How much does the technical quality of media affect my appreciation of particular movies? After all, the movie itself – story, characters – remains the same whether seen on murky VHS or pristine high-definition video. Image clarity does make it easier to see detail, of course, but it’s the same movie. And yet I often (too often?) feel compelled to re-buy a movie as it appears in new and improved editions. Is it merely a quest to regain the sensation of first discovery – obviously futile – or an expectation that somehow the movie will actually be different this time? I really don’t know, but I continue to double- or triple-dip … and sometimes buy things four or five times as the technology evolves.
In the case of Pupi Avati’s Zeder (1983), I’m now on my fourth edition and, at this moment, feel that I can stop because how could the 88 Films Blu-ray be improved on? I first encountered the movie two decades ago when I acquired a copy of the Image Entertainment DVD released in 1999 – the very early days of the format. I loved the movie, a slow, haunting, unsettling supernatural horror with sci-fi elements. At the time, I didn’t give much thought to the quality of the transfer – I was used to VHS – but looking at it now (I still have the disk), it seems virtually unwatchable, a murky, full-frame image mastered from a very battered print.
Because I liked the movie, I didn’t hesitate to buy a copy of the Italian DVD released by 20th Century Fox in 2002, making it one of my earliest double-dips. The widescreen anamorphic image was vastly improved, and obviously taken from a better source. Not surprisingly, the disk uses the Italian dub, but also includes the English soundtrack – the movie had been shot with the actors mostly speaking English, which was typical of Italian genre productions of that era as they had an eye towards a larger export market. However, the English subtitles used on the Italian disk were created to match the English track rather than directly translate the Italian dialogue, so subs occasionally appear when no one is speaking and at other times there are no subs when someone is speaking. So, despite the improved image and sound, this edition was still not ideal.
Which is why I didn’t hesitate to buy a copy of the Code Red Blu-ray when it was released in 2017. Naturally, once again the image was significantly improved, but disappointingly Code Red once again used the captions for the English dub rather than authentic subtitles for the Italian track, pretty much forcing you to watch the English version. Apart from the lack of sync between the Italian track and the titles, they were made annoyingly obtrusive by using yellow text inside a black box.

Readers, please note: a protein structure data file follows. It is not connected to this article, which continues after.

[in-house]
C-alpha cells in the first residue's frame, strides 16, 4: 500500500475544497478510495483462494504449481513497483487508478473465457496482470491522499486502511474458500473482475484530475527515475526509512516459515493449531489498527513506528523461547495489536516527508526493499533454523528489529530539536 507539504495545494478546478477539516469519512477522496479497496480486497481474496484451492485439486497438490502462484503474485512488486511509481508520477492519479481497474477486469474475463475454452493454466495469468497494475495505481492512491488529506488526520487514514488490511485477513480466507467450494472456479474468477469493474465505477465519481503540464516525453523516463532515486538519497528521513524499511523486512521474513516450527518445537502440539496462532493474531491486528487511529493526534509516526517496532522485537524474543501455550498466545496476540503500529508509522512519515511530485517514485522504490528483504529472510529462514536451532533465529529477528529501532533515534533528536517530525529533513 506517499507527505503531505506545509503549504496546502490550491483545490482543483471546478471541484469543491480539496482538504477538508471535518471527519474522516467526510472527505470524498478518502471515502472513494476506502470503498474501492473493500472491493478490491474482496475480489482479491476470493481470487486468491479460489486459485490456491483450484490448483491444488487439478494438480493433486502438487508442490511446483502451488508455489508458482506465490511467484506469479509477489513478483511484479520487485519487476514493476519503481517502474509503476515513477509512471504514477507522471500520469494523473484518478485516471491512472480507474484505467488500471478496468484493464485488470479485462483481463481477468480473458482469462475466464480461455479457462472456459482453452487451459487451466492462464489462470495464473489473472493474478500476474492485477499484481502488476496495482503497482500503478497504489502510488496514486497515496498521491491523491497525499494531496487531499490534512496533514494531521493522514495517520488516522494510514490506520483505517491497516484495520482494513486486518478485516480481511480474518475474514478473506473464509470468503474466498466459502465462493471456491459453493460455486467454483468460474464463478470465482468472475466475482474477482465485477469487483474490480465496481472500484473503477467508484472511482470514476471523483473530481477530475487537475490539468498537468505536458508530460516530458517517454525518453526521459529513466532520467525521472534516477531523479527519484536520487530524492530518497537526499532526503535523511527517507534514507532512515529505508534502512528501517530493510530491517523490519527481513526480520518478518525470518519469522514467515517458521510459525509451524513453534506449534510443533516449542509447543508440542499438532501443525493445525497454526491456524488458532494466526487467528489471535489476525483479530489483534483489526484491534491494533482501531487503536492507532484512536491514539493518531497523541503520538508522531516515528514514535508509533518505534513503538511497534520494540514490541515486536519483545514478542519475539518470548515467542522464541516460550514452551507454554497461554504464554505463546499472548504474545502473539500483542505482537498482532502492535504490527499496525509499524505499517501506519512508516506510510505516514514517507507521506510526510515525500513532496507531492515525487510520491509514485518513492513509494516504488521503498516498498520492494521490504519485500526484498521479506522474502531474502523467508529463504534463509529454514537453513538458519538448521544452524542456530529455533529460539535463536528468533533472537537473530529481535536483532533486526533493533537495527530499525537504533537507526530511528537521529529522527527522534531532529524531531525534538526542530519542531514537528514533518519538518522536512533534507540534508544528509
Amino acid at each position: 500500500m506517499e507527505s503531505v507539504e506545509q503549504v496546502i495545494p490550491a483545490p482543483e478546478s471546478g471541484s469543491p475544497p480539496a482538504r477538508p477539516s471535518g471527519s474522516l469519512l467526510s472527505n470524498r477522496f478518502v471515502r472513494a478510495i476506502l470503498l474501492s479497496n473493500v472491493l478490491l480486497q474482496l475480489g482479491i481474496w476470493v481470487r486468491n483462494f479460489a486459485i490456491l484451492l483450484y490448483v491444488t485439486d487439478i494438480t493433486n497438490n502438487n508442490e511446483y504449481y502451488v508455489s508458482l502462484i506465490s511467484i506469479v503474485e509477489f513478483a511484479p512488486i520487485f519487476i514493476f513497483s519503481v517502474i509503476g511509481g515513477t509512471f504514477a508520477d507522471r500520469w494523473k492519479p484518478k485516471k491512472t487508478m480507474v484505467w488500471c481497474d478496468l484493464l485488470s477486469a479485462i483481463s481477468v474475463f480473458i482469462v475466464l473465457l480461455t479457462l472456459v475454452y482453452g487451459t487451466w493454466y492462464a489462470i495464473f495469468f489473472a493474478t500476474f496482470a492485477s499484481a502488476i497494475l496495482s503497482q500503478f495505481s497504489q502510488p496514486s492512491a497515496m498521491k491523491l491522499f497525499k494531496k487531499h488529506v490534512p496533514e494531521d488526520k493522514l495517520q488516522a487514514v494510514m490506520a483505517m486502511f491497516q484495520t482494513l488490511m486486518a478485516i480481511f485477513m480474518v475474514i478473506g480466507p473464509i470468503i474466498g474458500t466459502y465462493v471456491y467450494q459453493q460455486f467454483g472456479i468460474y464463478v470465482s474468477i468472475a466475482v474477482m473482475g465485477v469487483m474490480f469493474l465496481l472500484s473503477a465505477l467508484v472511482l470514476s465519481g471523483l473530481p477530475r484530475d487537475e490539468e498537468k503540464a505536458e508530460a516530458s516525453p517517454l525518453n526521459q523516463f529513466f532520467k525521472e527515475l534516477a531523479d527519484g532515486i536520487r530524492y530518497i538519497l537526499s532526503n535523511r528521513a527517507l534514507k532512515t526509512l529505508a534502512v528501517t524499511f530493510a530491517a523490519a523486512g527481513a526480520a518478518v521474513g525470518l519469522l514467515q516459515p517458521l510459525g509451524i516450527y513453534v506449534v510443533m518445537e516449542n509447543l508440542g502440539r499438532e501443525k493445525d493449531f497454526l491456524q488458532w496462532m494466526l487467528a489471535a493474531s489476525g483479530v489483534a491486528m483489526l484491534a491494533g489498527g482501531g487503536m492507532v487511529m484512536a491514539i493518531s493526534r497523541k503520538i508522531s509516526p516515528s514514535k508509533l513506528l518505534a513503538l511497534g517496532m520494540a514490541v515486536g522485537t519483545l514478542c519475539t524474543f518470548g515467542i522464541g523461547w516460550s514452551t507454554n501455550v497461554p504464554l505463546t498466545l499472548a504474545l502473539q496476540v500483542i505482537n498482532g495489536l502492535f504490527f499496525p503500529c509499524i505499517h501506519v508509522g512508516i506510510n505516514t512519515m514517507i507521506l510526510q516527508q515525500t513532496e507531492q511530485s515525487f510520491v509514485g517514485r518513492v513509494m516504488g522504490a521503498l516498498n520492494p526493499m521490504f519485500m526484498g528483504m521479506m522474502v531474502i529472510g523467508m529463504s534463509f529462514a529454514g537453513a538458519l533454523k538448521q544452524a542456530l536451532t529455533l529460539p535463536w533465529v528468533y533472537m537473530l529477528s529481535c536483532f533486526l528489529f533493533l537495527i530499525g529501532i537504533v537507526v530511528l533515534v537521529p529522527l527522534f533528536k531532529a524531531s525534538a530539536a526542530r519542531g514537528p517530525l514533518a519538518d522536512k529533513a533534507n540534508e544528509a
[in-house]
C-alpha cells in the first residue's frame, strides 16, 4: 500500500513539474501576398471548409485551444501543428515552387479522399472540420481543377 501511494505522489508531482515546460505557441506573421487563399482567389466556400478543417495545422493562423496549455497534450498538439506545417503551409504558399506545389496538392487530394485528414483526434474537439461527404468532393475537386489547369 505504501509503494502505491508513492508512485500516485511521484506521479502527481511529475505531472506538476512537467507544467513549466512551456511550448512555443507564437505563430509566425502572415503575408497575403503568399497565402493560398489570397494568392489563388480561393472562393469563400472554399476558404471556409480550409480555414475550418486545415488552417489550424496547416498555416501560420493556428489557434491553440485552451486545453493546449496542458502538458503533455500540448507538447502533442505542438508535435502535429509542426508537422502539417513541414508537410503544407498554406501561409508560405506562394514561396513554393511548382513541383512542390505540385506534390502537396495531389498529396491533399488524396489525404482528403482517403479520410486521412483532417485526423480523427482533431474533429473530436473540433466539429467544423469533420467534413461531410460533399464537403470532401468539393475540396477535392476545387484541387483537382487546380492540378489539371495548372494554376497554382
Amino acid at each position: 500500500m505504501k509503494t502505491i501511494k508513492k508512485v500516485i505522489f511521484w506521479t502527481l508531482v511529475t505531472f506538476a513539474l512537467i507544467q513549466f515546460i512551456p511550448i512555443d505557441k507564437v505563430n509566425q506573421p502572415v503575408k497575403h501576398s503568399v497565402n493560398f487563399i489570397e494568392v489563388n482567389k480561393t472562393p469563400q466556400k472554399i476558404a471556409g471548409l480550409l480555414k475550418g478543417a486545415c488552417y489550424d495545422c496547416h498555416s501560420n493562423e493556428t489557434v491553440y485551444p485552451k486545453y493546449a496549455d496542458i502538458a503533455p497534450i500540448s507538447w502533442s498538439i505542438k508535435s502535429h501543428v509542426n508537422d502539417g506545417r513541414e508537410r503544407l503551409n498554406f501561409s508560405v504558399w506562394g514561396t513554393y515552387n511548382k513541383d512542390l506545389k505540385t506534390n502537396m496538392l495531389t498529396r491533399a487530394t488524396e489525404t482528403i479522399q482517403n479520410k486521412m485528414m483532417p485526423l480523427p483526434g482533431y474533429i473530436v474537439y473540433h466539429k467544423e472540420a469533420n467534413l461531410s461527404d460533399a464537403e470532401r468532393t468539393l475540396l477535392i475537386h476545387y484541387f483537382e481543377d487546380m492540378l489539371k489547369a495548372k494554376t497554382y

All of which means that, although the movie itself continued to impress me, my experience of watching it was continually compromised despite the technical improvements of each subsequent release. I should explain that my slight resistance to watching the movie in English is not simply some kind of snobbish attitude to “dubbed” movies – after all, the Italian track is also post-dubbed, and doesn’t match the lip movements of the actors. It’s due in part to a sense that Italian adds to the film’s atmosphere because it better matches the setting, and in part to the fact that by now the English voices seem all too familiar as so many Italian movies used the same companies in Rome for the job. I find it distracting that everyone in the movie sounds like someone I vaguely remember from numerous spaghetti westerns and poliziotteschi.
So once again, I didn’t hesitate when I discovered that 88 Films had released a “collector’s edition” in 2022. Packaged in a slipcase with a booklet of essays, what really mattered was that this disk has actual subtitles for the Italian track so it’s possible to watch it the way I really want to. Added to that is an image which once again improves on previous editions, though naturally the difference is not as pronounced this time – the Code Red does look good, with vibrant colours and a lot of detail. Nonetheless, the 88 Films image is a bit richer, adding to the movie’s unsettling atmosphere. In addition to image and sound quality and the improved subtitles, the disk also has two commentary tracks and four interview featurettes with Avati, his brother and co-producer Antonio, costume designer Steno Tonelli, and star Gabriele Lavia. Along with the booklet (in dire need of a copy editor and proofreader) there’s also a poster. So this is definitely a winner.
As to the film itself, even after multiple viewings over the years, I still love it. The mix of mystery (protagonist Stefano fits the model of the giallo’s amateur investigator who gets drawn into a narrative in which secrets from the past cast a deepening, and dangerous, shadow over the present), horror and science fiction is satisfying on multiple levels, as both genre and drama. The structure, with its beginnings in the discovery of a secret text which leads Stefano on an increasingly obsessive search for knowledge, even hearkens back to the ghost stories of M.R. James and (though Avati firmly asserts that it’s not the case) H.P. Lovecraft’s stories of academics digging through old texts and decaying remnants of the past, learning only too late that they’ve walked into danger.